Journal of Computer-Aided Molecular Design

, Volume 19, Issue 6, pp 421–443

Design of Ligand Binding to an Engineered Protein Cavity Using Virtual Screening and Thermal Up-shift Evaluation

  • Claudia Machicado
  • Jon López-Llano
  • Santiago Cuesta-López
  • Marta Bueno
  • Javier Sancho
Article

DOI: 10.1007/s10822-005-7969-7

Cite this article as:
Machicado, C., López-Llano, J., Cuesta-López, S. et al. J Comput Aided Mol Des (2005) 19: 421. doi:10.1007/s10822-005-7969-7

Summary

Proteins could be used to carry and deliver small compounds. As a tool for designing ligand binding sites in protein cores, a three-step virtual screening method is presented that has been optimised using existing data on T4 lysozyme complexes and tested in a newly engineered cavity in flavodoxin. The method can pinpoint, in large databases, ligands of specific protein cavities. In the first step, physico-chemical filters are used to screen the library and discard a majority of compounds. In the second step, a flexible, fast docking procedure is used to score and select a smaller number of compounds as potential binders. In the third step, a finer method is used to dock promising molecules of the hit list into the protein cavity, and an optimised free energy function allows discarding the few false positives by calculating the affinity of the modelled complexes. To demonstrate the portability of the method, several cavities have been designed and engineered in the flavodoxin from Anabaena PCC 7119, and the W66F/L44A double mutant has been selected as a suitable host protein. The NCI database has then been screened for potential binders, and the binding to the engineered cavity of five promising compounds and three tentative non-binders has been experimentally tested by thermal up-shift assays and spectroscopic titrations. The five tentative binders (some apolar and some polar), unlike the three tentative non-binders, are shown to bind to the host mutant and, importantly, not to bind to the wild type protein. The three-step virtual screening method developed can thus be used to identify ligands of buried protein cavities. We anticipate that the method could also be used, in a reverse manner, to identify natural or engineerable protein cavities for the hosting of ligands of interest.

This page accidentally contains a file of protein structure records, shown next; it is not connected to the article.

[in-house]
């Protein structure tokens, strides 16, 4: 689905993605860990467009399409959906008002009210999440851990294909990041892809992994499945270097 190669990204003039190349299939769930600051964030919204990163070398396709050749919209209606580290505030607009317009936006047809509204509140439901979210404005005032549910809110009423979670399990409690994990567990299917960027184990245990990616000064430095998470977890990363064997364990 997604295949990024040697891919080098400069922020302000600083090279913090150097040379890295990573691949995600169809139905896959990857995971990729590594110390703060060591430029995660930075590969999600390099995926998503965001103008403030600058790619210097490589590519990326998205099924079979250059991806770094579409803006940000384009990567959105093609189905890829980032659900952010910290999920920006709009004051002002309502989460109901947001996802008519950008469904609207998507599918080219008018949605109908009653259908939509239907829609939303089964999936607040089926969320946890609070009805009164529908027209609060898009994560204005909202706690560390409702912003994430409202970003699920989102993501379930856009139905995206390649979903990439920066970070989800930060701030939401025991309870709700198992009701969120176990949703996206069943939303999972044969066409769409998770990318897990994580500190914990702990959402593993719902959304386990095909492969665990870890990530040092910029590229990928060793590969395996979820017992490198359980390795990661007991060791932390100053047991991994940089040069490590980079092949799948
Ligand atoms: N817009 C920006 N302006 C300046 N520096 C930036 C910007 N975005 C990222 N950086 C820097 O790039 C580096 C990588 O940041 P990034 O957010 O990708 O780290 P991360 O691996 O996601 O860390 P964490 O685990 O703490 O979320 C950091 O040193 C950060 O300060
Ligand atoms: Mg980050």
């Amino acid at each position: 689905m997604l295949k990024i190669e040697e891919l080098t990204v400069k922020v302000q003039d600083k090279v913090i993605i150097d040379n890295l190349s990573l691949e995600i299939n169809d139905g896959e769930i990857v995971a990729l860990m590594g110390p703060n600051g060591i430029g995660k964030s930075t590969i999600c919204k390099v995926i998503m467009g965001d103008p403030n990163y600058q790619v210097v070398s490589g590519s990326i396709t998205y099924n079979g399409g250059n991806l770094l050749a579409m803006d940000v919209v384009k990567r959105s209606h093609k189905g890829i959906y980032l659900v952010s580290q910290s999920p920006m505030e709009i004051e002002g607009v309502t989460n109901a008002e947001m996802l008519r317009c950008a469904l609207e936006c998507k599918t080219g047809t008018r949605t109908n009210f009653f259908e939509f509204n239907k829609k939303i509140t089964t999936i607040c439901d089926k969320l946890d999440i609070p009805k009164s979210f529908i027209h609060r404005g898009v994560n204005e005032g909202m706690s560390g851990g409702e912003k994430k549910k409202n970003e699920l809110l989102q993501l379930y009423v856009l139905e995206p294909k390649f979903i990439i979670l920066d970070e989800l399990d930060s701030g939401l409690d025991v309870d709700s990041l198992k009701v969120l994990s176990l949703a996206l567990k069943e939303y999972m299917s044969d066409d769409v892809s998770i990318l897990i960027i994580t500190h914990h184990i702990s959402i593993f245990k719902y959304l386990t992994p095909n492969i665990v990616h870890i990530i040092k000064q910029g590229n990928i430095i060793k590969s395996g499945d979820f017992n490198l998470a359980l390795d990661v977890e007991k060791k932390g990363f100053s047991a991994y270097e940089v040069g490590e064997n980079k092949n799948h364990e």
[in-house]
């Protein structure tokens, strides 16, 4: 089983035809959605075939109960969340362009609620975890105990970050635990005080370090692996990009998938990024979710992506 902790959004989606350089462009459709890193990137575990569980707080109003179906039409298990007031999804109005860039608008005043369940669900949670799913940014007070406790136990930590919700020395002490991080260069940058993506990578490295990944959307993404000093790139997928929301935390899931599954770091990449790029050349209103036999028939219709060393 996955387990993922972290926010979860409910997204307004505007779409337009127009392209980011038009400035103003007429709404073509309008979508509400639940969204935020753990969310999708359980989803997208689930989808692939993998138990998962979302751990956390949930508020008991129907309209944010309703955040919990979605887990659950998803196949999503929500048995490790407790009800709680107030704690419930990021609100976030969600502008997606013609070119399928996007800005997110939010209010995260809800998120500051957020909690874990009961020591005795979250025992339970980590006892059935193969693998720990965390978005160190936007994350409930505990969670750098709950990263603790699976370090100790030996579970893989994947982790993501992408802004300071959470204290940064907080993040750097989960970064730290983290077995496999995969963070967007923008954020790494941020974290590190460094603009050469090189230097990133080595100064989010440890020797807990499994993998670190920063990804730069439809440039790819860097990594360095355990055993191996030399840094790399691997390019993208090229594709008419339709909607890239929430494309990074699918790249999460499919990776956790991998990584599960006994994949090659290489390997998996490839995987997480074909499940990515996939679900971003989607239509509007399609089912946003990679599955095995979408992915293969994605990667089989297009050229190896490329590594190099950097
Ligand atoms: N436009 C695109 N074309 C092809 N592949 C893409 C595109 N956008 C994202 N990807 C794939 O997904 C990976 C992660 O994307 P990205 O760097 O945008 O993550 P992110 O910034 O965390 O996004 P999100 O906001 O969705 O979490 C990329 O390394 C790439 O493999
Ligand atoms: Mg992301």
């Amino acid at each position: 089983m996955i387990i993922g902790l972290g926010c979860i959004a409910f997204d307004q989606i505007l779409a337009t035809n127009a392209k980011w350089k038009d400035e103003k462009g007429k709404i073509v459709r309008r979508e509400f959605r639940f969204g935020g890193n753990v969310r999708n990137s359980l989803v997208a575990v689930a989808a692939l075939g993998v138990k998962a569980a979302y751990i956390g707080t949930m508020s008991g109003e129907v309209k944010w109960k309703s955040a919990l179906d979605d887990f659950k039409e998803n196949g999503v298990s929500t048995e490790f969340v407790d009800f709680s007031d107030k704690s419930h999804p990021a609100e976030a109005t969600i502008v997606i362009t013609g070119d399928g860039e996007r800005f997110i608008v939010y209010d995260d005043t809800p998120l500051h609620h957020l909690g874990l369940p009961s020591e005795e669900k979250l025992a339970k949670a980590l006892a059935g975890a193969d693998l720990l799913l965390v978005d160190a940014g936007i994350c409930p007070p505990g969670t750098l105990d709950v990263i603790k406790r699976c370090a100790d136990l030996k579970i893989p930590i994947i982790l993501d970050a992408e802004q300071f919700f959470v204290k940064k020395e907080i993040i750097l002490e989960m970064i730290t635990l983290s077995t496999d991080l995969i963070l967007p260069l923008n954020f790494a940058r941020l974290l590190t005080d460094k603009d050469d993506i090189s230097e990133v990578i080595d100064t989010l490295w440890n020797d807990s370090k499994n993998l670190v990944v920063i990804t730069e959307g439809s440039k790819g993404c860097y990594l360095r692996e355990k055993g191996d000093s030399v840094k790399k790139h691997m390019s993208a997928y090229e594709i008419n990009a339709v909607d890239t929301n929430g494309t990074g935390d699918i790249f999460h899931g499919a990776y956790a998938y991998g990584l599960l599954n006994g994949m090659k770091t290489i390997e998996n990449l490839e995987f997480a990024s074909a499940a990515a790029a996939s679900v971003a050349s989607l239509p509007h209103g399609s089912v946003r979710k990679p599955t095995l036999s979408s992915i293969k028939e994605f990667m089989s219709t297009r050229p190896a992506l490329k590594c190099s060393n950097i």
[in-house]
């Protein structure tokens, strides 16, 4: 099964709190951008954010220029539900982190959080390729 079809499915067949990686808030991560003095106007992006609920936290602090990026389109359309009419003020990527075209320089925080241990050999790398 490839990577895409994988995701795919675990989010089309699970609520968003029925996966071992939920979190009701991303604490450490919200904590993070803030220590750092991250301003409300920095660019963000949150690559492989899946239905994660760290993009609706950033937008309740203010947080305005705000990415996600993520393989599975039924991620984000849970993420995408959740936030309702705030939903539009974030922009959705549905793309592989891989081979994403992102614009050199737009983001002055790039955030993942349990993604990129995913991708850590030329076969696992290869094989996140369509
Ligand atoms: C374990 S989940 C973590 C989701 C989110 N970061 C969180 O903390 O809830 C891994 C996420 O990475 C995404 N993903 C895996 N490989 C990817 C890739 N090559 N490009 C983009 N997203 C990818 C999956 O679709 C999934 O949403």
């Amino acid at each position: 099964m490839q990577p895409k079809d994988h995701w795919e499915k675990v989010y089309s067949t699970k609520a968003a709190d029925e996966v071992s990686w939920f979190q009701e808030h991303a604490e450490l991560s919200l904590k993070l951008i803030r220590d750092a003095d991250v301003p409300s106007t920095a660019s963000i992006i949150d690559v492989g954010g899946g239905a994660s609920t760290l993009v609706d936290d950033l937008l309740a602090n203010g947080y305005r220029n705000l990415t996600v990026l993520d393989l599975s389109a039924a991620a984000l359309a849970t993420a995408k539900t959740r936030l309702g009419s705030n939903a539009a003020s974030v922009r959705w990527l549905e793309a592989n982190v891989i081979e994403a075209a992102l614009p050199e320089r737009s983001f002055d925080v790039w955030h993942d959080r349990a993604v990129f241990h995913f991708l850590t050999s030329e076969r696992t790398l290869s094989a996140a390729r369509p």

Key words

flavodoxin flexible docking ligand binding protein cavity protein stability reverse docking virtual screening 

Copyright information

© Springer 2005

Authors and Affiliations

  • Claudia Machicado
    • 1
    • 3
  • Jon López-Llano
    • 1
    • 3
  • Santiago Cuesta-López
    • 2
    • 3
  • Marta Bueno
    • 1
    • 3
  • Javier Sancho
    • 1
    • 3
  1. 1.Departamento de Bioquímica y Biología Molecular y CelularFacultad de Ciencias. Universidad de ZaragozaZaragozaSpain
  2. 2.Departamento de Física de la Materia CondensadaFacultad de Ciencias. Universidad de ZaragozaZaragozaSpain
  3. 3.Biocomputation and Complex Systems Physics Institute-BIFIUniversidad de ZaragozaZaragozaSpain

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